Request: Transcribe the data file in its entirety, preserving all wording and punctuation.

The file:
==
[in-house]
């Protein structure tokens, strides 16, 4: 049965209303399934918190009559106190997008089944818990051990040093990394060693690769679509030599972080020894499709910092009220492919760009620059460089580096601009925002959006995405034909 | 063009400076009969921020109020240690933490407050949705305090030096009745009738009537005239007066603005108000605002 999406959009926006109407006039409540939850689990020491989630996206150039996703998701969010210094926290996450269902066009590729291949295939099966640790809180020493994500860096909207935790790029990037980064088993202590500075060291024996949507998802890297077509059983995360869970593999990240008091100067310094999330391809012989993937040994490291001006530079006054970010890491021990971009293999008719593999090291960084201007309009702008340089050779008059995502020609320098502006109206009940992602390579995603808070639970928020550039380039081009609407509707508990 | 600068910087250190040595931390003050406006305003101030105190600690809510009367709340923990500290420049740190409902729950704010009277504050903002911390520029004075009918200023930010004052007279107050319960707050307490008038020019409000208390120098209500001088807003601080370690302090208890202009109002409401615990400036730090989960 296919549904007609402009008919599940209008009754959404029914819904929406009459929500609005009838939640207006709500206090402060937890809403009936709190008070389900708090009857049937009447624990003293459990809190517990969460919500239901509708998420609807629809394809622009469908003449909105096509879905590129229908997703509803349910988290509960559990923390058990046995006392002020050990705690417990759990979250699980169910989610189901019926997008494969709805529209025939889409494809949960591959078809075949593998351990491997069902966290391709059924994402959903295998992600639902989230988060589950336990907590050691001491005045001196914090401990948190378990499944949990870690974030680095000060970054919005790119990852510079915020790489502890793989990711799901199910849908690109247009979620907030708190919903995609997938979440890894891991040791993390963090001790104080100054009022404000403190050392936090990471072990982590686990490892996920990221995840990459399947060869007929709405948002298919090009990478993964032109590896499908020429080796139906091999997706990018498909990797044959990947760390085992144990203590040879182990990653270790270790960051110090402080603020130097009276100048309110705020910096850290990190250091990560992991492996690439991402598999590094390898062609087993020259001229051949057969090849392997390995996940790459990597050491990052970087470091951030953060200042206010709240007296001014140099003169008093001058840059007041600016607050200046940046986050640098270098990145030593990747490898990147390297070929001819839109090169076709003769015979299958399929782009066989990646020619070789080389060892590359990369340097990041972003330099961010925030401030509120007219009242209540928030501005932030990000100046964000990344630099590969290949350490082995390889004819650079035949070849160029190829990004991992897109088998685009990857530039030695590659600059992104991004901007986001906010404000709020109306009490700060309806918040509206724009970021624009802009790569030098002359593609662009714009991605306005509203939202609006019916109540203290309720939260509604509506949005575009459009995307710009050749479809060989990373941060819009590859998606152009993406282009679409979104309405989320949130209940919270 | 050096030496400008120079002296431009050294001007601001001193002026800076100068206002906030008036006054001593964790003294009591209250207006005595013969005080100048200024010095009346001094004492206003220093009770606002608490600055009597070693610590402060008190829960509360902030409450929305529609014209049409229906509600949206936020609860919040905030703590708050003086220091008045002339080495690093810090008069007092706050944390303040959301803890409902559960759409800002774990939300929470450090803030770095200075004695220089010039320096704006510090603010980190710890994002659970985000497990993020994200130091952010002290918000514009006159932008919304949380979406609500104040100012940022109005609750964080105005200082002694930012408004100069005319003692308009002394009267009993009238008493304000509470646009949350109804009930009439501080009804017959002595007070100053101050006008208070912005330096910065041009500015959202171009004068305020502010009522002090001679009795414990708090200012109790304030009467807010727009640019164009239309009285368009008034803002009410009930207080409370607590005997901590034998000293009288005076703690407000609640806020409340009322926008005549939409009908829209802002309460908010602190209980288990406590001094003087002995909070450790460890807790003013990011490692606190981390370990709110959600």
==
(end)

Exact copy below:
[in-house]
């Protein structure tokens, strides 16, 4: 049965209303399934918190009559106190997008089944818990051990040093990394060693690769679509030599972080020894499709910092009220492919760009620059460089580096601009925002959006995405034909 | 063009400076009969921020109020240690933490407050949705305090030096009745009738009537005239007066603005108000605002 999406959009926006109407006039409540939850689990020491989630996206150039996703998701969010210094926290996450269902066009590729291949295939099966640790809180020493994500860096909207935790790029990037980064088993202590500075060291024996949507998802890297077509059983995360869970593999990240008091100067310094999330391809012989993937040994490291001006530079006054970010890491021990971009293999008719593999090291960084201007309009702008340089050779008059995502020609320098502006109206009940992602390579995603808070639970928020550039380039081009609407509707508990 | 600068910087250190040595931390003050406006305003101030105190600690809510009367709340923990500290420049740190409902729950704010009277504050903002911390520029004075009918200023930010004052007279107050319960707050307490008038020019409000208390120098209500001088807003601080370690302090208890202009109002409401615990400036730090989960 296919549904007609402009008919599940209008009754959404029914819904929406009459929500609005009838939640207006709500206090402060937890809403009936709190008070389900708090009857049937009447624990003293459990809190517990969460919500239901509708998420609807629809394809622009469908003449909105096509879905590129229908997703509803349910988290509960559990923390058990046995006392002020050990705690417990759990979250699980169910989610189901019926997008494969709805529209025939889409494809949960591959078809075949593998351990491997069902966290391709059924994402959903295998992600639902989230988060589950336990907590050691001491005045001196914090401990948190378990499944949990870690974030680095000060970054919005790119990852510079915020790489502890793989990711799901199910849908690109247009979620907030708190919903995609997938979440890894891991040791993390963090001790104080100054009022404000403190050392936090990471072990982590686990490892996920990221995840990459399947060869007929709405948002298919090009990478993964032109590896499908020429080796139906091999997706990018498909990797044959990947760390085992144990203590040879182990990653270790270790960051110090402080603020130097009276100048309110705020910096850290990190250091990560992991492996690439991402598999590094390898062609087993020259001229051949057969090849392997390995996940790459990597050491990052970087470091951030953060200042206010709240007296001014140099003169008093001058840059007041600016607050200046940046986050640098270098990145030593990747490898990147390297070929001819839109090169076709003769015979299958399929782009066989990646020619070789080389060892590359990369340097990041972003330099961010925030401030509120007219009242209540928030501005932030990000100046964000990344630099590969290949350490082995390889004819650079035949070849160029190829990004991992897109088998685009990857530039030695590659600059992104991004901007986001906010404000709020109306009490700060309806918040509206724009970021624009802009790569030098002359593609662009714009991605306005509203939202609006019916109540203290309720939260509604509506949005575009459009995307710009050749479809060989990373941060819009590859998606152009993406282009679409979104309405989320949130209940919270 | 050096030496400008120079002296431009050294001007601001001193002026800076100068206002906030008036006054001593964790003294009591209250207006005595013969005080100048200024010095009346001094004492206003220093009770606002608490600055009597070693610590402060008190829960509360902030409450929305529609014209049409229906509600949206936020609860919040905030703590708050003086220091008045002339080495690093810090008069007092706050944390303040959301803890409902559960759409800002774990939300929470450090803030770095200075004695220089010039320096704006510090603010980190710890994002659970985000497990993020994200130091952010002290918000514009006159932008919304949380979406609500104040100012940022109005609750964080105005200082002694930012408004100069005319003692308009002394009267009993009238008493304000509470646009949350109804009930009439501080009804017959002595007070100053101050006008208070912005330096910065041009500015959202171009004068305020502010009522002090001679009795414990708090200012109790304030009467807010727009640019164009239309009285368009008034803002009410009930207080409370607590005997901590034998000293009288005076703690407000609640806020409340009322926008005549939409009908829209802002309460908010602190209980288990406590001094003087002995909070450790460890807790003013990011490692606190981390370990709110959600």